book of days serial #10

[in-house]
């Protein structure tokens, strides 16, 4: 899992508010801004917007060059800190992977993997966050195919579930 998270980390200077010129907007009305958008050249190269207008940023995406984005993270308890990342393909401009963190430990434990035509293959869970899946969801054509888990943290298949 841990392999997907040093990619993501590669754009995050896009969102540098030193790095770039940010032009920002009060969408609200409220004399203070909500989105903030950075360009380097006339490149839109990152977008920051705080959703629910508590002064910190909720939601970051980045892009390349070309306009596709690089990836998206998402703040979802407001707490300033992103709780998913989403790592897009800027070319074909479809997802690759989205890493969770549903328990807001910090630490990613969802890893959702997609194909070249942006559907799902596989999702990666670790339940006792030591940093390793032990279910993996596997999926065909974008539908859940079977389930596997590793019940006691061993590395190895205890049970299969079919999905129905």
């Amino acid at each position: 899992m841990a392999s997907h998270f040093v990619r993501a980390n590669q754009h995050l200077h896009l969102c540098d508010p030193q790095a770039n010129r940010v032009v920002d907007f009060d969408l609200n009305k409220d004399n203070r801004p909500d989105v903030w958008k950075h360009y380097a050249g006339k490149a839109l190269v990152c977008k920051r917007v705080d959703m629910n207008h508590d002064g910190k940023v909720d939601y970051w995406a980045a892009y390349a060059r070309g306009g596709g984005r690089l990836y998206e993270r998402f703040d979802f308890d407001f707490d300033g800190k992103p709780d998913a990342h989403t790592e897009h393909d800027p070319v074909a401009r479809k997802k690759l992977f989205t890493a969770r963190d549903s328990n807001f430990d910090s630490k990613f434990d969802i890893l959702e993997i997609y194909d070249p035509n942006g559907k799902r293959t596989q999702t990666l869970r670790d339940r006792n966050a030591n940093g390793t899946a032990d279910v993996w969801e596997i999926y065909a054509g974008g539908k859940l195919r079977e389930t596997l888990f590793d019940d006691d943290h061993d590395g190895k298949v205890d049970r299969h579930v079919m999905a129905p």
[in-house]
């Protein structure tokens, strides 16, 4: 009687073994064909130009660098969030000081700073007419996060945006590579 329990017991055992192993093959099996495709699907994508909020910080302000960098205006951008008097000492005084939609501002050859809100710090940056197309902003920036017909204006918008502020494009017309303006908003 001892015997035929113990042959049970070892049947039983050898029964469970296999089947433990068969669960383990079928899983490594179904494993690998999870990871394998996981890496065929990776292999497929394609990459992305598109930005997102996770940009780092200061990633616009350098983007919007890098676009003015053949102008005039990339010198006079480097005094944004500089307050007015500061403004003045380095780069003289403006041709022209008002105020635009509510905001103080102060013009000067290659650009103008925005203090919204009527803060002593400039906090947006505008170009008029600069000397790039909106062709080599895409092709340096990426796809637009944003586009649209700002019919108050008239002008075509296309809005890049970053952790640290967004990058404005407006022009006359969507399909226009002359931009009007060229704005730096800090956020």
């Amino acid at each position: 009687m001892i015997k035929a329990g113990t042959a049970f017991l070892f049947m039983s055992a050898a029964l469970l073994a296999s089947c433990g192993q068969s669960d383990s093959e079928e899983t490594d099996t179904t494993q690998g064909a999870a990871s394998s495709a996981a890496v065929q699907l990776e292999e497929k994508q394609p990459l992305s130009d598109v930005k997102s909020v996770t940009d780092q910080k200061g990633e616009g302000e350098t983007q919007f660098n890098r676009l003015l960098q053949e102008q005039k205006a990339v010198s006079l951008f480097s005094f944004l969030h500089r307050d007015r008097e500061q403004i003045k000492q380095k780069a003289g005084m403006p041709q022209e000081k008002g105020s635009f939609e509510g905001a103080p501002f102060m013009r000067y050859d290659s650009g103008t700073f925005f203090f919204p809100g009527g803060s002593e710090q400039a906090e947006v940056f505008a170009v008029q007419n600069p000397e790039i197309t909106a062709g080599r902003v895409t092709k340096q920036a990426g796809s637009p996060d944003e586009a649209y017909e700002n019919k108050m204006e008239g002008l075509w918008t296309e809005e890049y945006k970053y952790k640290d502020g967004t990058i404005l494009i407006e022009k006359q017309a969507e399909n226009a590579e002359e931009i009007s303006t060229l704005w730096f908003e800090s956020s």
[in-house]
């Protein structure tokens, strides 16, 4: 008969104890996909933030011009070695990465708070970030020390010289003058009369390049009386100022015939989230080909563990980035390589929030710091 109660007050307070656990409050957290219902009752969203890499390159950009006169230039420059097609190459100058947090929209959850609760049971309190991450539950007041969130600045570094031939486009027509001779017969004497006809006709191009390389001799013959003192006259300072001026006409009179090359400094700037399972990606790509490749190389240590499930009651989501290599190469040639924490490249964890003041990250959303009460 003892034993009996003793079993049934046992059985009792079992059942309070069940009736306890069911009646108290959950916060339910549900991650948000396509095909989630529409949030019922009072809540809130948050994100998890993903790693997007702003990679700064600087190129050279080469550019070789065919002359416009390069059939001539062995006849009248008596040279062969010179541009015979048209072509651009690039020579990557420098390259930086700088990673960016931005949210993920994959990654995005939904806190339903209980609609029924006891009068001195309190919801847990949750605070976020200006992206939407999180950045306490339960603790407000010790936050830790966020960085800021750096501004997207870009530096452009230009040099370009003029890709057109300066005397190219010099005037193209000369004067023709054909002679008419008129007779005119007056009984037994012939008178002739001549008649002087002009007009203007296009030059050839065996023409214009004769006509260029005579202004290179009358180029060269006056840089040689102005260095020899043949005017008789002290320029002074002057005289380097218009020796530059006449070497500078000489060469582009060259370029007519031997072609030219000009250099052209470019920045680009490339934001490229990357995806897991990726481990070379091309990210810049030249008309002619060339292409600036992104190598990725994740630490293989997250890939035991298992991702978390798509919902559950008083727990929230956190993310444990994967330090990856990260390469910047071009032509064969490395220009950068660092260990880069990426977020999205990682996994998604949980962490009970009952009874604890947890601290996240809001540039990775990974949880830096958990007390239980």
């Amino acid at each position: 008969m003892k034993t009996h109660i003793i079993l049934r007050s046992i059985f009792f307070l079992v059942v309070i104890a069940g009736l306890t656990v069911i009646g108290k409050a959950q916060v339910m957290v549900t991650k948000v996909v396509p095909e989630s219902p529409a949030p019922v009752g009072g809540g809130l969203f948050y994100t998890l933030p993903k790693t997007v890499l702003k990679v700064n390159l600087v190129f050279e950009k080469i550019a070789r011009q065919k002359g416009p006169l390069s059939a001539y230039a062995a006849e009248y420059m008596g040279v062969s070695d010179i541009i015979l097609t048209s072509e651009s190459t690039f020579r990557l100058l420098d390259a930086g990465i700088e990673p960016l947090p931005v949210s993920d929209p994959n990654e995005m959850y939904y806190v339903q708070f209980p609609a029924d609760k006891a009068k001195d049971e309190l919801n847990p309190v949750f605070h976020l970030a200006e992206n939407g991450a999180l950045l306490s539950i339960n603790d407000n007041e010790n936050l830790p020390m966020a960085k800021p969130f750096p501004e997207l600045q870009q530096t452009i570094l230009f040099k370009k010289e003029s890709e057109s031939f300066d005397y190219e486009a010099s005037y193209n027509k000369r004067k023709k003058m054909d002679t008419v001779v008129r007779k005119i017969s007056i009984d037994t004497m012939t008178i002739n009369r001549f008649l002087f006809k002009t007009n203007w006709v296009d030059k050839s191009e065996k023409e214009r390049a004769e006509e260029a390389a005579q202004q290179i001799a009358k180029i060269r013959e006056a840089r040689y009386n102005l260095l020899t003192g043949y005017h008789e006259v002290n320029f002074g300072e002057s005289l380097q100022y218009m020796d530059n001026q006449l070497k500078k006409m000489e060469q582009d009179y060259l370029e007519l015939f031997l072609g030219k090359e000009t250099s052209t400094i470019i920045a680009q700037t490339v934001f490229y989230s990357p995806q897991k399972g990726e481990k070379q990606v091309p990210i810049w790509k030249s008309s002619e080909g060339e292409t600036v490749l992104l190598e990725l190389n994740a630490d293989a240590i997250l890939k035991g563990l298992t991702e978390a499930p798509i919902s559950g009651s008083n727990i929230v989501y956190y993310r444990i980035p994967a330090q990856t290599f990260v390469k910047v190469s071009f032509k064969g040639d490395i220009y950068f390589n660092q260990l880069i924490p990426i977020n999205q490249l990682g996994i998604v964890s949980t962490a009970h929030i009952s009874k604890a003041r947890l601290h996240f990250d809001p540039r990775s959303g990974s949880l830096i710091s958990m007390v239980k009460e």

It was essential that she be on the freeway by ten o’clock. Not somewhere on Venice Boulevard, not listless at a metered onramp, but actually on the freeway. If she was not amidst her peers, her lessors, and their disastrous shared environment, she would lose the day’s rhythm, its precariously imposed momentum that was structured across something other than time: group dynamics of the anonymous. Once she was on the freeway and had maneuvered her way to the fast lane she turned on the radio at high volume and drove. She drove the San Diego to the Harbor, the Harbor up to the Hollywood, the Hollywood to the Golden State, the Santa Monica, the Santa Ana, the Pasadena, the Ventura. She drove it as a riverman runs a river, every day more attuned to its currents, its deceptions. She grew cold to her peers.

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